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Students Learn About Importance of Information Literacy from Diverse Panel

April 15, 2013

Picture of Information Literacy Panel members standing  
From left: Abby DeShane, Pat Feeney, Dawn
Dupler, Andy Hixson, Lisa DeLorenzo, Jean
Heggie and Laura Grapes

How do you use writing in your business? What is the best way to write a cover letter? Will I ever have to do research if research isn’t specifically part of the field that I’m going into? How important are presentation skills?

These questions recently were addressed at Wildwood during a panel discussion on information literacy.

The event was organized by Abby DeShane, manager of Instructional Resources; Layla Goushey, chair of English, Reading, Interdisciplinary Studies and Foreign Languages; and Tracy Marshall, writing tutor. DeShane also moderated the discussion.
The panel participants came from a broad range of industries, but their message was consistent: you must be able to communicate well in order to succeed.

Jean Heggie of Solae, a division of Dupont, explained that she writes value proposals, informational pieces, power point presentations and emails, but the hardest part is knowing who her audience is and being able to communicate effectively with them. She talked about writing for a global audience, and the pitfalls of using vocabulary and slang words that are culture-specific.

Laura Grapes, scientific communications manager at Monsanto, agreed. She has been tasked with writing a broad range of materials, from a report on the current status of agricultural research for the President of the United States to drafting hundreds of emails to colleagues.

Lisa DeLorenzo, STLCC and University of Missouri-St. Louis faculty member, said that communications skills are a window to intelligence.

“Communicate in a way that lets people know how smart you are,” she said. She also said it was important to be able to go back and forth between writing styles quickly.

The panel provided advice to students about cover letters and resumes. Dawn Dupler, STLCC instructor who has experience in city administration and government, said that the best cover letters convey information concisely. Andy Hixson, administrator for the city of Manchester, advised students to have more than one version of their resume so that it is tailored to the job they are applying for, and also to update it consistently so they have an inventory of their skills and accomplishments.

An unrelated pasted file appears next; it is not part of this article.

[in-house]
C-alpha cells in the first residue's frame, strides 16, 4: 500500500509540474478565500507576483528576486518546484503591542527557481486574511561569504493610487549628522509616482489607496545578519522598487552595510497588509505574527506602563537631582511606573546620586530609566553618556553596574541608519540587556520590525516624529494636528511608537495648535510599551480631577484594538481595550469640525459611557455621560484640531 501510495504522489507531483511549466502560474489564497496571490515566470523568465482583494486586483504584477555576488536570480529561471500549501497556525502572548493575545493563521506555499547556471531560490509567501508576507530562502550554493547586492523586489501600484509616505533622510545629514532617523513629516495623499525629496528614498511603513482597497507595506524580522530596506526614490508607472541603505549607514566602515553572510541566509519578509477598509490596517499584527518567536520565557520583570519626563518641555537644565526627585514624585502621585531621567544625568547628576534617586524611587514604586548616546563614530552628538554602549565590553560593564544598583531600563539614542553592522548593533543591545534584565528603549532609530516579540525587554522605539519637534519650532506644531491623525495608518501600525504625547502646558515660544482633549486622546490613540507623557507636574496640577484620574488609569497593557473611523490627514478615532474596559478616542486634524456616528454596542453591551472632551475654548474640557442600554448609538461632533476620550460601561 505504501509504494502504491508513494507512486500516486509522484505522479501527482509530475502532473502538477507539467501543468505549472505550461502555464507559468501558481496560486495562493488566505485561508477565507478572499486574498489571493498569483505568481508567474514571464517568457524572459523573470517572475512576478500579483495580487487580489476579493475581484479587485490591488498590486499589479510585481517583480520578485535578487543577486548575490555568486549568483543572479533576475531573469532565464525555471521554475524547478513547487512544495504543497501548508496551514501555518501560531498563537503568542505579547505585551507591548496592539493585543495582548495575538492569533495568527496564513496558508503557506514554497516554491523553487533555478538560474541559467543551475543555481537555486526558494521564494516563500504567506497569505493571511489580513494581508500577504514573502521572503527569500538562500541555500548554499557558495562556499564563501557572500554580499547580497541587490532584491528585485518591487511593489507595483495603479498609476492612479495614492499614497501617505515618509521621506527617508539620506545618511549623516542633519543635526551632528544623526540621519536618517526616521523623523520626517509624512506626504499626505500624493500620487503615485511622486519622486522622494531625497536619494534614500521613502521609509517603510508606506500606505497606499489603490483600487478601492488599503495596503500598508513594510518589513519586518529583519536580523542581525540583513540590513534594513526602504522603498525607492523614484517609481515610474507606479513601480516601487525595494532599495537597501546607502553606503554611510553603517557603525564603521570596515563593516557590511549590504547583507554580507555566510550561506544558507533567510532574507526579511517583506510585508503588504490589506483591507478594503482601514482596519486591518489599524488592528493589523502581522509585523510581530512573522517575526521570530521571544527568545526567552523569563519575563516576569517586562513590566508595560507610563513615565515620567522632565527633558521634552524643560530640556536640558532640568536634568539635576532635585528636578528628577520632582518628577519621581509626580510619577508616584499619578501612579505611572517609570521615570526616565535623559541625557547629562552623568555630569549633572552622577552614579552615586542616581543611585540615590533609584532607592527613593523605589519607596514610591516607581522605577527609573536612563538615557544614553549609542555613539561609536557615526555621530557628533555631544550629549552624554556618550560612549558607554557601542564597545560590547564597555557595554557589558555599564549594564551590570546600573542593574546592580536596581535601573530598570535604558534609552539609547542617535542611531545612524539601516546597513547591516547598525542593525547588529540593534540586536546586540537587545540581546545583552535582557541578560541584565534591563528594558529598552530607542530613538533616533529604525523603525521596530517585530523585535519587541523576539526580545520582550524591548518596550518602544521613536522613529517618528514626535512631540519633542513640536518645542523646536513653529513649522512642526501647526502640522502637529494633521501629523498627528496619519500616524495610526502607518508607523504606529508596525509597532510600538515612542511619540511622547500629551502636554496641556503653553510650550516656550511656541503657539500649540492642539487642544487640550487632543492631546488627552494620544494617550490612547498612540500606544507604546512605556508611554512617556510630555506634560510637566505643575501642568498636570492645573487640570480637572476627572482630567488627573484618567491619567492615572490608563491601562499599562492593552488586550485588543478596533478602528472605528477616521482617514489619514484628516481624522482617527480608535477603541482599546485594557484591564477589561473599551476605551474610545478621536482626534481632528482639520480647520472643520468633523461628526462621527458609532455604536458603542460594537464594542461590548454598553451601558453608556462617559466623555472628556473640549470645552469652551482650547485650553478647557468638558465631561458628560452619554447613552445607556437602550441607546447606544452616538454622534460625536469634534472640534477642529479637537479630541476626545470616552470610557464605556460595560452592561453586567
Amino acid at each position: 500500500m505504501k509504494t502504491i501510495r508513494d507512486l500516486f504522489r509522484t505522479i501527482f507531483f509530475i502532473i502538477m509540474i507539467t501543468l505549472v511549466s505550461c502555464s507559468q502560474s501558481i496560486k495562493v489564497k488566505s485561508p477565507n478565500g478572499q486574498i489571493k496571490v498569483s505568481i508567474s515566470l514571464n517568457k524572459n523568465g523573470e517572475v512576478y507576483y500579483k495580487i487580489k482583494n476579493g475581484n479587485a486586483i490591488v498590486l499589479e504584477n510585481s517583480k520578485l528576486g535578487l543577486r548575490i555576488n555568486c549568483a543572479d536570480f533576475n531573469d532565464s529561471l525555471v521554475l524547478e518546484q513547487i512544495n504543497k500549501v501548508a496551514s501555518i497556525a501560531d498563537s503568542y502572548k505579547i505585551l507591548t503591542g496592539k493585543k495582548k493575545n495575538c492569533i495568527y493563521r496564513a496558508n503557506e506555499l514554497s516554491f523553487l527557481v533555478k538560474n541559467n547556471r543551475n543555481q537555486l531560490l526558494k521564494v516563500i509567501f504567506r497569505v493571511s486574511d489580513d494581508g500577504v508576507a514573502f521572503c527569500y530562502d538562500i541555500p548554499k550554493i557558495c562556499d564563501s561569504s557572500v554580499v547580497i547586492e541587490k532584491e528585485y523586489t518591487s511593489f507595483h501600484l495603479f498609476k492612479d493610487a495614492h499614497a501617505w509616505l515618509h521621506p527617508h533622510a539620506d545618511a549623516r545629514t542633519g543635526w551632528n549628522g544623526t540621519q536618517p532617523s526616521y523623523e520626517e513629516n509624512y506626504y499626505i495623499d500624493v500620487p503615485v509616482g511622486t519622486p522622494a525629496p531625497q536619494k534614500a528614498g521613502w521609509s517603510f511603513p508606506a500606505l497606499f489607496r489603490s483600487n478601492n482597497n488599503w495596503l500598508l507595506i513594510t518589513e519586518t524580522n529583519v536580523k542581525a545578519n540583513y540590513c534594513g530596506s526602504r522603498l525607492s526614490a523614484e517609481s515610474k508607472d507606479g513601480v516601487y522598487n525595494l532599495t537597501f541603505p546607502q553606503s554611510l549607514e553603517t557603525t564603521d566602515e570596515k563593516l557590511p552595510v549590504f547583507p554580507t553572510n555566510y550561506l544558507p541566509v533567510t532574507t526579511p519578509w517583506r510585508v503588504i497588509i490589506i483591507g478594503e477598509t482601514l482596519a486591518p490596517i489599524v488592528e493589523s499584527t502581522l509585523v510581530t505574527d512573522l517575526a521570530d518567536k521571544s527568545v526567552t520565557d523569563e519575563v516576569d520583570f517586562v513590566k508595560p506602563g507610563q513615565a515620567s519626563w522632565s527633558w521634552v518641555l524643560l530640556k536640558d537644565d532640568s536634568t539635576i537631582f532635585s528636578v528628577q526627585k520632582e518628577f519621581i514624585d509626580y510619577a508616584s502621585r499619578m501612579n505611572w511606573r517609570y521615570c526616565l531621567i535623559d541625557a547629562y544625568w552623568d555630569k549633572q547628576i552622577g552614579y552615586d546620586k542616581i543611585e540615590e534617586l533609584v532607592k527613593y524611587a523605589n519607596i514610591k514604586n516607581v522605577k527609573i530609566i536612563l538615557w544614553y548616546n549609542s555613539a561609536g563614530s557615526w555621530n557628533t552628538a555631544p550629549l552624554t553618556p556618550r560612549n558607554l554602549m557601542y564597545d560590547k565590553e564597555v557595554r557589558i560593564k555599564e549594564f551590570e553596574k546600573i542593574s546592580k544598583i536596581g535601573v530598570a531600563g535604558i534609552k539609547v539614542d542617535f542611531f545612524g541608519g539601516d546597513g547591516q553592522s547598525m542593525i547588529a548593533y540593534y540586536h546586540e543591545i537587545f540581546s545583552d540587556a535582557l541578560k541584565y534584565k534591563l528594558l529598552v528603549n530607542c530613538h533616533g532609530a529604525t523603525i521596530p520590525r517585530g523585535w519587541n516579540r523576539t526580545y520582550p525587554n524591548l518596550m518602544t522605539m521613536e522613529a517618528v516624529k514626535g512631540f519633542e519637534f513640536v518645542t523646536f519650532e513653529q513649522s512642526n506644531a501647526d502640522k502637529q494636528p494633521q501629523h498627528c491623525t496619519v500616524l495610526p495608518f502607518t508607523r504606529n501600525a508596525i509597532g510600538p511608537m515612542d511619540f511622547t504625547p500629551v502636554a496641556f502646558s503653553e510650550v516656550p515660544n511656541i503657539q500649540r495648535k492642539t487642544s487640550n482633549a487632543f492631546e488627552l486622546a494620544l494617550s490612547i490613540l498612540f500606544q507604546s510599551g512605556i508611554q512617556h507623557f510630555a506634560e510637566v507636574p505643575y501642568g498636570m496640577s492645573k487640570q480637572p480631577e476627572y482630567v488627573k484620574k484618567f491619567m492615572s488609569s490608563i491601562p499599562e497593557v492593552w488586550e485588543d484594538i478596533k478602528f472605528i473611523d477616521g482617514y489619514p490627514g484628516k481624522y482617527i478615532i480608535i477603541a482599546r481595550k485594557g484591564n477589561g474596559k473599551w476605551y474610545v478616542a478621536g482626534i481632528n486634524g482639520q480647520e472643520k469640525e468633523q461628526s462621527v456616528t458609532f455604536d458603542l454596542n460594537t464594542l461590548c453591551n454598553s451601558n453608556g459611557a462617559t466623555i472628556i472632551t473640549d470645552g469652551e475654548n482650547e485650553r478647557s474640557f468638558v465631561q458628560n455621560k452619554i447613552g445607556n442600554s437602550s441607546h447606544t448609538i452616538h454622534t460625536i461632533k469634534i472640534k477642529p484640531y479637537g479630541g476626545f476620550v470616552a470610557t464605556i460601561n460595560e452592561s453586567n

Pat Feeney, STLCC instructor who has worked as a nurse and in the healthcare and public relations fields, urged students to make sure they do thorough research and verify sources.

“Go to the original source. There have been many times when I have gone back to a source and not been able to verify it,” she said. “Every citation needs to be verified.”

She also said that it was important for students to be able to base their business proposals on business needs, rather than emotional needs.

“If I went to my supervisor and said that we needed more equipment because the nurses were complaining, I wouldn’t get it," she added. "But if I said that it was the industry standard to have a certain number, and we weren’t meeting that standard, I’m more likely to be successful in getting what we need.”

All of the presenters also agreed that presentation skills are essential.

“Practice, practice, practice,” urged Feeney. “Stand up in front of a mirror and read what you are going to say out loud so you know it makes sense.”

Heggie suggested that students learn how to “speak in 3’s” – grouping concepts into three areas so that their audience can follow along and remember easily.  Hixson added that non-verbal clues were just as important.

“I can relax an audience just by the way I’m sitting in a meeting,” he said.

The event was an opportunity for students to hear that the skills they are learning in the classroom will be relevant to them for a lifetime. After the discussion, Grapes said that excellent communication skills are really “a tipping point for success. Without solid communication skills, even the smartest person can’t be successful,” she said.